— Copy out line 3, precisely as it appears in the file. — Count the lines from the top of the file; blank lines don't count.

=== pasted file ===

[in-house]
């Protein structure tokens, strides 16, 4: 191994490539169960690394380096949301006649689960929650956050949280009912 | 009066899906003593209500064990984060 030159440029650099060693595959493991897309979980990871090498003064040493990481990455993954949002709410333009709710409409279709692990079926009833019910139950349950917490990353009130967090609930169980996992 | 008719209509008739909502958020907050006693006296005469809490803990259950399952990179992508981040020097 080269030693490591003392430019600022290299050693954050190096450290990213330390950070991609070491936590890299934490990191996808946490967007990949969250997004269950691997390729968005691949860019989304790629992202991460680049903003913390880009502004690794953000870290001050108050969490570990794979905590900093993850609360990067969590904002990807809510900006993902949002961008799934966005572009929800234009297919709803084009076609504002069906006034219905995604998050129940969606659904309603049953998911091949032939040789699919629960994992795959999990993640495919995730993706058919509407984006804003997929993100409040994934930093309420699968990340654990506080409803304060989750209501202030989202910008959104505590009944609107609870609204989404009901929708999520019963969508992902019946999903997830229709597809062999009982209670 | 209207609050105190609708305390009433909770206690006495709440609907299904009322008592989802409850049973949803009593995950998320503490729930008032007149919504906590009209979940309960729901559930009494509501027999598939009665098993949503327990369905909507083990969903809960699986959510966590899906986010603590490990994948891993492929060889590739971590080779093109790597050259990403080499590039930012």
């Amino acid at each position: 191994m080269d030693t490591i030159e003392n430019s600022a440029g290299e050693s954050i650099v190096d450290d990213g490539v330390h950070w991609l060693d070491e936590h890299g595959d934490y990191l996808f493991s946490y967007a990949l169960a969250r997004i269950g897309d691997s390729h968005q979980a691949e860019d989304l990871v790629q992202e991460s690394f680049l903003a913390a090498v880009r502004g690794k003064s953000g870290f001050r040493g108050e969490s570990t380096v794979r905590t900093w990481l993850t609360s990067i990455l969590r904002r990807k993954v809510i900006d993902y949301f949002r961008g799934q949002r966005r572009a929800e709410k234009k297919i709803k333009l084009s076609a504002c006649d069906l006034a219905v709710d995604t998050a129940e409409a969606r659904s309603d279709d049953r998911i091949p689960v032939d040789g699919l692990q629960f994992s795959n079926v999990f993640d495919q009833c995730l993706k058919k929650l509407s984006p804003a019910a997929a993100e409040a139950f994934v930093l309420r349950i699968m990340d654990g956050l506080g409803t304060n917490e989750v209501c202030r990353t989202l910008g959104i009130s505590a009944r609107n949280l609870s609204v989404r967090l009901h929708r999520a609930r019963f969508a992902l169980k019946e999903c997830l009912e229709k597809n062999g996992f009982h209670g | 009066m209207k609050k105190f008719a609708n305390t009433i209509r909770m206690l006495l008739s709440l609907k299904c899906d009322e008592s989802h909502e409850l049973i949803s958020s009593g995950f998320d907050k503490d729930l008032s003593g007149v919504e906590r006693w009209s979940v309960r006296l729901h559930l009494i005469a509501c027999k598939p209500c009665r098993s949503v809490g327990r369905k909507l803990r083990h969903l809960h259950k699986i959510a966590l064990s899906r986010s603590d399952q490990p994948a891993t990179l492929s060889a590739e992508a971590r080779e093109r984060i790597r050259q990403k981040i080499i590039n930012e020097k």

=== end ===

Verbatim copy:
């Amino acid at each position: 191994m080269d030693t490591i030159e003392n430019s600022a440029g290299e050693s954050i650099v190096d450290d990213g490539v330390h950070w991609l060693d070491e936590h890299g595959d934490y990191l996808f493991s946490y967007a990949l169960a969250r997004i269950g897309d691997s390729h968005q979980a691949e860019d989304l990871v790629q992202e991460s690394f680049l903003a913390a090498v880009r502004g690794k003064s953000g870290f001050r040493g108050e969490s570990t380096v794979r905590t900093w990481l993850t609360s990067i990455l969590r904002r990807k993954v809510i900006d993902y949301f949002r961008g799934q949002r966005r572009a929800e709410k234009k297919i709803k333009l084009s076609a504002c006649d069906l006034a219905v709710d995604t998050a129940e409409a969606r659904s309603d279709d049953r998911i091949p689960v032939d040789g699919l692990q629960f994992s795959n079926v999990f993640d495919q009833c995730l993706k058919k929650l509407s984006p804003a019910a997929a993100e409040a139950f994934v930093l309420r349950i699968m990340d654990g956050l506080g409803t304060n917490e989750v209501c202030r990353t989202l910008g959104i009130s505590a009944r609107n949280l609870s609204v989404r967090l009901h929708r999520a609930r019963f969508a992902l169980k019946e999903c997830l009912e229709k597809n062999g996992f009982h209670g | 009066m209207k609050k105190f008719a609708n305390t009433i209509r909770m206690l006495l008739s709440l609907k299904c899906d009322e008592s989802h909502e409850l049973i949803s958020s009593g995950f998320d907050k503490d729930l008032s003593g007149v919504e906590r006693w009209s979940v309960r006296l729901h559930l009494i005469a509501c027999k598939p209500c009665r098993s949503v809490g327990r369905k909507l803990r083990h969903l809960h259950k699986i959510a966590l064990s899906r986010s603590d399952q490990p994948a891993t990179l492929s060889a590739e992508a971590r080779e093109r984060i790597r050259q990403k981040i080499i590039n930012e020097k």